It’s as close as I’ll ever come to dancing with Elvis…
I boogied with Baz Luhrmann at the Elvis movie premiere.
Perhaps he spied by my years of ballroom dancing training across the glittering dance floor?
Bravo @bazluhrmann #ElvisMovie
And thanks for the boogie 🕺💃 pic.twitter.com/gOVdL6ZUj1
— Rebecca Levingston (@reblev) June 5, 2022
Baz wore pink satin pants and an Elvis belt buckle topped with a black skivvy and string of pearls – you could tell he was ready to party. I wore all black sequins and now that I think about it, I reckon my love of sparkly things does come from 12 years of ballroom dancing.
I messaged my mum to ask why she enrolled my brother and I at a dancing school when I was six and he was eight. We lived at Bushland Beach on the outskirts of Townsville which in the 1980s was more dirt bikes and fishing than waltzing and cha-cha. It was also a good half hour drive away from the hall with wooden floor boards where we used to learn dance steps every Saturday.
Not quite Strictly Ballroom with the fake tan and fights but certainly a part of my childhood I’ll never forget. Waltz, tango, foxtrot, quickstep… rumba, samba, cha cha and jive. I can still remember the steps despite not strapping on ballroom shoes since I was 17 years old.
Funny the things you can’t unlearn from your childhood. Not that I’d want to.
She tells me that she loved the Saturday night dances she grew up going to in North Queensland so that’s why she sent my brother and I to ballroom lessons.
“In country towns that was a very important way we met up with each other. Many people considered it was polite to accept being asked to dance by whoever asked (even if you didn’t know or like the person much).”
Interesting. Maybe that helped me in the metaphorical dance of life. Find your rhythm, feel the beat and go for it. You can learn to lead but it’s also good to know when to follow. I did both in my dance career. Mostly because there were never enough boys and I often played the male partner so that everyone got a go. I didn’t just walk in other people’s shoes I did the quickstep. A handy skill.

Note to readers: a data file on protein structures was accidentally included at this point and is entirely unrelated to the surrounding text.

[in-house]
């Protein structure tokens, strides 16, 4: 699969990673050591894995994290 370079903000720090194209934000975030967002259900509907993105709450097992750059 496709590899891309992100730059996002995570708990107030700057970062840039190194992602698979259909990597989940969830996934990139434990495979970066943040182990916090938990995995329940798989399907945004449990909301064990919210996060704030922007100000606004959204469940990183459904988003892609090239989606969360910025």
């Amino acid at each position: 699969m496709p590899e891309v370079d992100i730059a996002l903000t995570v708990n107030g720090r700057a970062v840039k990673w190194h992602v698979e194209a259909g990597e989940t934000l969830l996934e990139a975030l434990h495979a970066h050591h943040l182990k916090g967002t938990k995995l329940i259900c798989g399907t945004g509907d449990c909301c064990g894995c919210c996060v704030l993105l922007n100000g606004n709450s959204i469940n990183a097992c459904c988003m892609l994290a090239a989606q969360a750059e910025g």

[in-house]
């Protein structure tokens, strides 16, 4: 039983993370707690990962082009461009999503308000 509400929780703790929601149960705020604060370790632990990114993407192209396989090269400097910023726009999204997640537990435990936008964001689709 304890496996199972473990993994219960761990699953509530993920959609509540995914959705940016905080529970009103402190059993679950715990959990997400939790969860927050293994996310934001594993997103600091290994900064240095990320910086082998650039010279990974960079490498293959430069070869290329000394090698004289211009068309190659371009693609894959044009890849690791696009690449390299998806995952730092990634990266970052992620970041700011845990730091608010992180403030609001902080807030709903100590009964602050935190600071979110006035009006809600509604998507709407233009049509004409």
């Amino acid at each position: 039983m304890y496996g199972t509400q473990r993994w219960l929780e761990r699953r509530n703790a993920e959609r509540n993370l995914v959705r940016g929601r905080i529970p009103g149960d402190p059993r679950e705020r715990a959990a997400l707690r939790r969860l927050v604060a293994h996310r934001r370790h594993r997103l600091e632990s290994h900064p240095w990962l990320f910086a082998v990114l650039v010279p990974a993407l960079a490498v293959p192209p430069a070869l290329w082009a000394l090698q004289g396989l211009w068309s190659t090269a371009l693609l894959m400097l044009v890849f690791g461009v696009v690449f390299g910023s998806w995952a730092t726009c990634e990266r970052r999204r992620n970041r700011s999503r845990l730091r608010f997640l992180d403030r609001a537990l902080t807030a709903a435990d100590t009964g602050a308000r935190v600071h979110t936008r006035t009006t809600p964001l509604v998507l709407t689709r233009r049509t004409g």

We danced in competitions around Queensland and filled a cabinet with trophies and memories. I loved the adrenaline of competing and never thought it was strange to tango through weekends as a teenager. Even when I’d smear vaseline on my teeth so my top lip wouldn’t get stuck from smiling throughout a long competitive session.
Hard to keep smiling when you’re puffing and trying to look like everything is perfectly fine. Ok that is a bit weird. Call me Tina Sparkle.
Maybe Baz Luhrmann’s Strictly Ballroom was more accurate than I believed. I remember when it came out in 1992 and it felt too close to home to really embrace. Maybe it’s time to watch it again now that 30 years have passed.
Mum’s just messaged again…
“Don’t forget you competed at the 1988 Expo…”
How could I? The bicentennial ballroom spectacular! What a time to be on a dance floor. My Grandparents dressed up and drove to the Boondall Entertainment Centre to watch us jive alongside a bunch of other kids. Pretty sure we lost. I can still smell the hairspray. Endless diamantes and the thrill of dancing in the big city of Brisbane was intoxicating.
As Elvis would say, Hot Damn! I didn’t have blue suede shoes but I certainly had blue eyeshadow.
So thank you Baz, for giving me a ballroom moment on the dance floor at the premiere. And bravo for bringing Elvis Presley to life again. The movie is a swaggering ride through history cramming too much into one film that deserves to be three.
I wept at the end because the King of Rock n Roll gave the world so much swoon but he never got to live long enough to dance into his later years. He deserved that.Jump to next article